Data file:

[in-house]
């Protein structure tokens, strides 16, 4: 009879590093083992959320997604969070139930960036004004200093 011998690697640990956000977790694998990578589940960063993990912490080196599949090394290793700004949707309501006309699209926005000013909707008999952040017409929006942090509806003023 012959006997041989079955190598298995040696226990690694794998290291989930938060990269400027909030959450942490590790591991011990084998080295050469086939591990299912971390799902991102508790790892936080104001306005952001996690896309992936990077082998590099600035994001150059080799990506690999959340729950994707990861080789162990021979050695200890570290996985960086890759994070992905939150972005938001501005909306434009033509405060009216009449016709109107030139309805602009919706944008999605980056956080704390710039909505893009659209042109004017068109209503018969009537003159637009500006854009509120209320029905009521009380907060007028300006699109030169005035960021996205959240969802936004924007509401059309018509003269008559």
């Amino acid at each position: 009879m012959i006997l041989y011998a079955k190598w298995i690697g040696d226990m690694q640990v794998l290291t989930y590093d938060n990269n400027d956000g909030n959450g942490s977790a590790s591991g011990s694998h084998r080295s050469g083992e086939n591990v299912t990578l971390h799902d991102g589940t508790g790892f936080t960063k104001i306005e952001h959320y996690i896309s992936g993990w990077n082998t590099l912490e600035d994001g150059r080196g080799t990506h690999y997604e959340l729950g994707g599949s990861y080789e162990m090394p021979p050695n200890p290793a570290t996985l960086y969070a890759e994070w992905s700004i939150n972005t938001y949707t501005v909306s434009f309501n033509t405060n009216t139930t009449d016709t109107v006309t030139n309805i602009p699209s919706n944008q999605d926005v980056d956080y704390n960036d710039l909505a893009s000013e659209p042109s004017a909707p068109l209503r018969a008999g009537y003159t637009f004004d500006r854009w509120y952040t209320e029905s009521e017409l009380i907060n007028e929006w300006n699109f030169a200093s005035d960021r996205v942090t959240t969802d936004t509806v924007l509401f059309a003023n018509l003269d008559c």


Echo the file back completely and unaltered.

[in-house]
């Protein structure tokens, strides 16, 4: 009879590093083992959320997604969070139930960036004004200093 011998690697640990956000977790694998990578589940960063993990912490080196599949090394290793700004949707309501006309699209926005000013909707008999952040017409929006942090509806003023 012959006997041989079955190598298995040696226990690694794998290291989930938060990269400027909030959450942490590790591991011990084998080295050469086939591990299912971390799902991102508790790892936080104001306005952001996690896309992936990077082998590099600035994001150059080799990506690999959340729950994707990861080789162990021979050695200890570290996985960086890759994070992905939150972005938001501005909306434009033509405060009216009449016709109107030139309805602009919706944008999605980056956080704390710039909505893009659209042109004017068109209503018969009537003159637009500006854009509120209320029905009521009380907060007028300006699109030169005035960021996205959240969802936004924007509401059309018509003269008559």
């Amino acid at each position: 009879m012959i006997l041989y011998a079955k190598w298995i690697g040696d226990m690694q640990v794998l290291t989930y590093d938060n990269n400027d956000g909030n959450g942490s977790a590790s591991g011990s694998h084998r080295s050469g083992e086939n591990v299912t990578l971390h799902d991102g589940t508790g790892f936080t960063k104001i306005e952001h959320y996690i896309s992936g993990w990077n082998t590099l912490e600035d994001g150059r080196g080799t990506h690999y997604e959340l729950g994707g599949s990861y080789e162990m090394p021979p050695n200890p290793a570290t996985l960086y969070a890759e994070w992905s700004i939150n972005t938001y949707t501005v909306s434009f309501n033509t405060n009216t139930t009449d016709t109107v006309t030139n309805i602009p699209s919706n944008q999605d926005v980056d956080y704390n960036d710039l909505a893009s000013e659209p042109s004017a909707p068109l209503r018969a008999g009537y003159t637009f004004d500006r854009w509120y952040t209320e029905s009521e017409l009380i907060n007028e929006w300006n699109f030169a200093s005035d960021r996205v942090t959240t969802d936004t509806v924007l509401f059309a003023n018509l003269d008559c």